Bank of England Won’t Pull QE2 Trigger Thursday

October 5, 2010

Suspense ahead of Thursday meeting of the Monetary Policy Committee concerns whether the asset purchase program might be increased as a stimulative step.  Minutes from last month’s meeting indicate a greater predisposition to doing such by some members, even though Andrew Sentance retained is dissent in favor of a rate increase.  Sentance has won no converts from others on the Board and is a red herring in the debate.  Tightening is a non-starter as Britain braces for the impact of a heavy dose of fiscal austerity plus weakening demand in other European markets.  The decision is whether to ease or not, and the channel for doing that would be an increase in quantitative easing, that is asset buying.  Such a move is not going to happen in October even though that would be the consistent action if the U.K. were to escalate the multilateral currency war.

The U.K. Bank Rate has been at 0.5% since March 2009, and officials consider that level the lowest possible without risking money market damage.  Any further easing can be done through the asset purchase program, which after being initiated in March 2009 was raised two months later and again in August 2009 and November 2009.  The limit of GBP is presently GBP 200 billion and was exhausted  at the end of January 2010.  Economic data during the past few weeks in Britain have not been as bad as feared.

  • Retail sales volume fell 0.5% in August but was still 1.4% greater in June-August than the previous three months.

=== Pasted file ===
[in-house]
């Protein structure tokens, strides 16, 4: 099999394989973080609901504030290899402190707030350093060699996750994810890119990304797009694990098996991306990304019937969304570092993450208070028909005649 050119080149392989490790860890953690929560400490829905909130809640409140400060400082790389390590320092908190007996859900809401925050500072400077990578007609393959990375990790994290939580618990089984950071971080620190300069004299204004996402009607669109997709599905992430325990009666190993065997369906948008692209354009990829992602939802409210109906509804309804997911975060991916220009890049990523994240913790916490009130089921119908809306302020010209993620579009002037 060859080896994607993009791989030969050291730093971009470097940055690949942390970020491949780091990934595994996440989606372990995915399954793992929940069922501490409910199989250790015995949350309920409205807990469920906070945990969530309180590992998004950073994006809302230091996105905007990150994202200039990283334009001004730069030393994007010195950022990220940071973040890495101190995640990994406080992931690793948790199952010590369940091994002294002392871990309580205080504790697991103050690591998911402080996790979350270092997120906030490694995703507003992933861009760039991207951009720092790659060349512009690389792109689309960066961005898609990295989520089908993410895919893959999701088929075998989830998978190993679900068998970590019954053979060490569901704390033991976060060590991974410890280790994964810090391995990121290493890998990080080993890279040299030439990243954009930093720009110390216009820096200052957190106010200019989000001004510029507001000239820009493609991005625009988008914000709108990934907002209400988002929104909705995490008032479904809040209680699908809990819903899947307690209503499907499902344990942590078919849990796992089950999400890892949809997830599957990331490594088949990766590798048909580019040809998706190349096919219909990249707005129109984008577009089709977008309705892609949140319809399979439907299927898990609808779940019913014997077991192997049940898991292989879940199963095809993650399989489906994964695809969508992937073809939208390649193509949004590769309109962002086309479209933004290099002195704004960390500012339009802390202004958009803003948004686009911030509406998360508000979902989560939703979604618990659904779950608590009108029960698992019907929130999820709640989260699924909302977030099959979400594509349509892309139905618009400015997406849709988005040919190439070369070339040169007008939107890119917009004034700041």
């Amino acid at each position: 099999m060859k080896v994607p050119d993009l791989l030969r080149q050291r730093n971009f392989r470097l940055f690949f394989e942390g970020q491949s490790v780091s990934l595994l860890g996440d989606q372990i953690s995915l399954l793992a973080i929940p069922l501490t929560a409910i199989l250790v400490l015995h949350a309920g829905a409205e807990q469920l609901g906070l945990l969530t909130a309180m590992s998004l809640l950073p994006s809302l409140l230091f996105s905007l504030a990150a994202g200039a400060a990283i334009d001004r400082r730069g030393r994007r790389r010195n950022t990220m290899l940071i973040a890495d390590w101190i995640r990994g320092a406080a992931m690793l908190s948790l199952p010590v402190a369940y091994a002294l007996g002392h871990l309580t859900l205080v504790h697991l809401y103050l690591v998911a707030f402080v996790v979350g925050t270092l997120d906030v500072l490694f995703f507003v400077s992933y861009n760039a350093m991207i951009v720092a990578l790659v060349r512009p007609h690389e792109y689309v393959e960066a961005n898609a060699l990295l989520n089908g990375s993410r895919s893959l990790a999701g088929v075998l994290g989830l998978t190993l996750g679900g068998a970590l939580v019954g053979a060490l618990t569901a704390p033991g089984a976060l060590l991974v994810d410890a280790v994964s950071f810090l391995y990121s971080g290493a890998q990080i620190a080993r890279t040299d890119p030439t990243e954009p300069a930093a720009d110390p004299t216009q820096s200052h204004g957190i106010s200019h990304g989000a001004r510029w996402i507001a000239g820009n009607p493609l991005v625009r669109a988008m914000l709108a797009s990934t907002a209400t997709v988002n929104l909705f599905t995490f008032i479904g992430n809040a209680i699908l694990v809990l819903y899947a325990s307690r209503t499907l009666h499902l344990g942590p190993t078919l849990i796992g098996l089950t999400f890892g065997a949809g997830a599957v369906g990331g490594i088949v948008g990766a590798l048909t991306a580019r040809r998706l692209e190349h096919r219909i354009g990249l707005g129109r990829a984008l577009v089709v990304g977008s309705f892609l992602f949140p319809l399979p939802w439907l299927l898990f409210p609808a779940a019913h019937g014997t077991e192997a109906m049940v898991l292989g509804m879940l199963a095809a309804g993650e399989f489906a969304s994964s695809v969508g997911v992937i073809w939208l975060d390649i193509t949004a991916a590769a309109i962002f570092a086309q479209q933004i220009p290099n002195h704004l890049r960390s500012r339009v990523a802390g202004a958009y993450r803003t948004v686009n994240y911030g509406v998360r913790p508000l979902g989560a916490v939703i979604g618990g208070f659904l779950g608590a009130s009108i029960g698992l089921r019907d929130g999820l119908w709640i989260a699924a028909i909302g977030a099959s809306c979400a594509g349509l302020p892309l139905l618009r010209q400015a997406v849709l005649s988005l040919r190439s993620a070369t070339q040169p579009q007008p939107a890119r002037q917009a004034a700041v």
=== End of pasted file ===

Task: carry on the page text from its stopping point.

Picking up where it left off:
• Britain’s service-sector purchasing managers index rebounded to 52.3 in September after falling to 51.3 in August from 53.1 in July.
  • The manufacturing PMI reading of 53.4, though down from 54.3 in August, was still comfortably above the 50 line of stagnation.
  • Industrial production was 0.6% higher in May-July than the prior three months.
  • Unemployment only increased by 2.3K in August.
  • Real GDP growth spiked to 4.7% at an annualized rate in the second quarter.
  • Consumer price inflation (3.1%) was still above the 3% target ceiling in August.

Another argument against raising the asset purchase program at this moment is the weakness of sterling, a passive means of loosening monetary conditions.  Between the last meeting on September 9 and October 1, the trade-weighted pound weakened 2.8%.  A shift of that size can be expected to provide as much stimulus as a rate cut of at least 50 basis points given the rule of thumb that a 4% trade-weighted currency change equates to about a 1 percentage point in interest rates in Britain.

Growth is unquestionably headed for shallower waters and could stall.  M4 growth of 1.8% in August was the weakest since at least mid-1983.  Housing data are looking shaky.  The trade deficit has widened, and consumer confidence of minus 20 in September is very weak.  Policymakers prefer to synchronize policy changes with its quarterly updates of macroeconomic forecasts, which occur in February, May, August and November.  Exceptions are made only when a strong urgency arises.  The data do not warrant an exception this month.  The central bank’s decision will be unveiled at 11:00 GMT on October 7, but investors will not learn the latest thinking of policymakers or how they voted until minutes are released on October 20.

Copyright Larry Greenberg 2010.  All rights reserved.  No secondary distribution without express permission.



Comments are closed.